Center console, advanced air bag system, seat belt and child restraint equipment, traction control system and the three-spoke steering wheel are fairly typical, but nice, and do the job. The only interior color currently offered is grey, although it works fine with all offered exteriors.

The Nissan LEAF has comfortable front bucket seating and 60/40 split folding rear seat with seat fabric of partially recycled materials rounds out the interior offerings. You’ll also find green touches in the trim, door panels and carpeting, all of which make use of recycled material.

Innovative Battery Design for Nissan LEAF

Nissan claims an innovative battery design that utilizes an all-new dedicated EV platform with batteries housed in the floor. A rigid-mounted battery frame helps provide greater body rigidity compared to the crash-resistance of a conventional compact car, a nice advantage. The battery is made up of 48 compact modules of four cells each, allowing a high degree of packaging flexibility. They are designed to maximize drive time and minimize charging time, a no-brainer goal for the electric car sector. Automotive Energy Supply Corporation designed the new battery as a joint venture of Nissan and NEC. The thin, compacted laminated cells are expected to offer more flexibility in design applications than was seen with earlier battery designs. The newly designed battery powers an 80kW AC synchronous motor, rated at 107 hp and 207 lb.-ft of torque.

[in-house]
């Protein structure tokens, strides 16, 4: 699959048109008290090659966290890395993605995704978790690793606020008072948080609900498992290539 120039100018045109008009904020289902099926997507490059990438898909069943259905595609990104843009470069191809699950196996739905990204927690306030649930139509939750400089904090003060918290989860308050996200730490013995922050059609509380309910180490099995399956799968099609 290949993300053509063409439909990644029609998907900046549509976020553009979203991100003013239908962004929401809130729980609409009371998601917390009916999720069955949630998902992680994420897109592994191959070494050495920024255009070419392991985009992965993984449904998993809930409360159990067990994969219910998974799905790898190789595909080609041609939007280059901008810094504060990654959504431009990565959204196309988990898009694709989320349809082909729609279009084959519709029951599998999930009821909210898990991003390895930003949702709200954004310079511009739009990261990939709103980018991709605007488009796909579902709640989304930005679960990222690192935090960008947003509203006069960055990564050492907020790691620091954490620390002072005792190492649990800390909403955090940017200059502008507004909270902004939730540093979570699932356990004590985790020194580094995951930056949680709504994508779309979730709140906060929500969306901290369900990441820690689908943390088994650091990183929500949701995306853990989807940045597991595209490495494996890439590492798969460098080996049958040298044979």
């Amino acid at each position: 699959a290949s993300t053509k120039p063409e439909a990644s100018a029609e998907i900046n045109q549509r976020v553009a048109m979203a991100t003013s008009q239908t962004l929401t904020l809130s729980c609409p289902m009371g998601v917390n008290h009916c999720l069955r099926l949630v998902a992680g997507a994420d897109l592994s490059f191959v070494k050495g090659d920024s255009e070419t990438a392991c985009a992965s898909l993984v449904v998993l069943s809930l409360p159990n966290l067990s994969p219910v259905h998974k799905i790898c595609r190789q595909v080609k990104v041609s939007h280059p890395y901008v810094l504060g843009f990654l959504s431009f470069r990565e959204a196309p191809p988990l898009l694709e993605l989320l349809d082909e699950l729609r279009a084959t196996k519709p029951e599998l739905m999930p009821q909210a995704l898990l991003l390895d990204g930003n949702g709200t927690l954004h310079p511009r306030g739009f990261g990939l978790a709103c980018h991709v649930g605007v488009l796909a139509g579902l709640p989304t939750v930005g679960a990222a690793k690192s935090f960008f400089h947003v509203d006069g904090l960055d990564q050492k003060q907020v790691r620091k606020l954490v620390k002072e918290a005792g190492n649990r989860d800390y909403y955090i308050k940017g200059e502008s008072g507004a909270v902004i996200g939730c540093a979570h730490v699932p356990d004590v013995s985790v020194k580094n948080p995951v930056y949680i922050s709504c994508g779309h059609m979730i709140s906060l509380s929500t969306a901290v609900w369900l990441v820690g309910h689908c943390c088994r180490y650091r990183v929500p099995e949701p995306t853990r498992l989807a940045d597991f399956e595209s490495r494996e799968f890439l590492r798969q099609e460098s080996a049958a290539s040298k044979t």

The Nissan LEAF has a 106.3 in. wheelbase with 175.0-in. overall length, 69.7-in. width and 61.0 height. Drivers of conventional cars will notice that unlike its combustion-engine counterparts, the LEAF is able to deliver 100 percent of its torque from the offset, making for an unusually smooth and consistent acceleration. Although rated at 100 miles per charge, Nissan notes that battery capacity does decrease with time and use. It will also be affected by driving habits and road conditions. Charging options are varied and include the 220V charge port at the front body and port for the portable trickle charge cable for 110V. The available Quick Charge Port allows charging to 80 percent capacity in 30 minutes at public charging stations. There’s also an available photovoltaic solar panel spoiler, which supports charging of the 12-volt battery for car accessories.